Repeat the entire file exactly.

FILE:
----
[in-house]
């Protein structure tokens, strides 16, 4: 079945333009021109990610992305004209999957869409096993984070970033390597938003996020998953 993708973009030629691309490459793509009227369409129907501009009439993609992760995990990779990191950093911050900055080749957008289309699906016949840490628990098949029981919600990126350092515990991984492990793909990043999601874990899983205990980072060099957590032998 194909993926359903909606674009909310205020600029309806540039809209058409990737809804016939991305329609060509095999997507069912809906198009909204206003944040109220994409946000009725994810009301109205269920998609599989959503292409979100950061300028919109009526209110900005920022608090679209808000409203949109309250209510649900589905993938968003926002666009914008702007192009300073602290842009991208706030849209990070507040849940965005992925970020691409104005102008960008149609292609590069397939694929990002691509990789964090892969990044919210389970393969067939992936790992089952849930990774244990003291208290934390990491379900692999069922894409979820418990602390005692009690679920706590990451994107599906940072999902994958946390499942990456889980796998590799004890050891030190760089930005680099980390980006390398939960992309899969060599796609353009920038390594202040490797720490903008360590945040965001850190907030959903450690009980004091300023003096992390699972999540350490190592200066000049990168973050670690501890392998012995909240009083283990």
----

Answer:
[in-house]
């Protein structure tokens, strides 16, 4: 079945333009021109990610992305004209999957869409096993984070970033390597938003996020998953 993708973009030629691309490459793509009227369409129907501009009439993609992760995990990779990191950093911050900055080749957008289309699906016949840490628990098949029981919600990126350092515990991984492990793909990043999601874990899983205990980072060099957590032998 194909993926359903909606674009909310205020600029309806540039809209058409990737809804016939991305329609060509095999997507069912809906198009909204206003944040109220994409946000009725994810009301109205269920998609599989959503292409979100950061300028919109009526209110900005920022608090679209808000409203949109309250209510649900589905993938968003926002666009914008702007192009300073602290842009991208706030849209990070507040849940965005992925970020691409104005102008960008149609292609590069397939694929990002691509990789964090892969990044919210389970393969067939992936790992089952849930990774244990003291208290934390990491379900692999069922894409979820418990602390005692009690679920706590990451994107599906940072999902994958946390499942990456889980796998590799004890050891030190760089930005680099980390980006390398939960992309899969060599796609353009920038390594202040490797720490903008360590945040965001850190907030959903450690009980004091300023003096992390699972999540350490190592200066000049990168973050670690501890392998012995909240009083283990």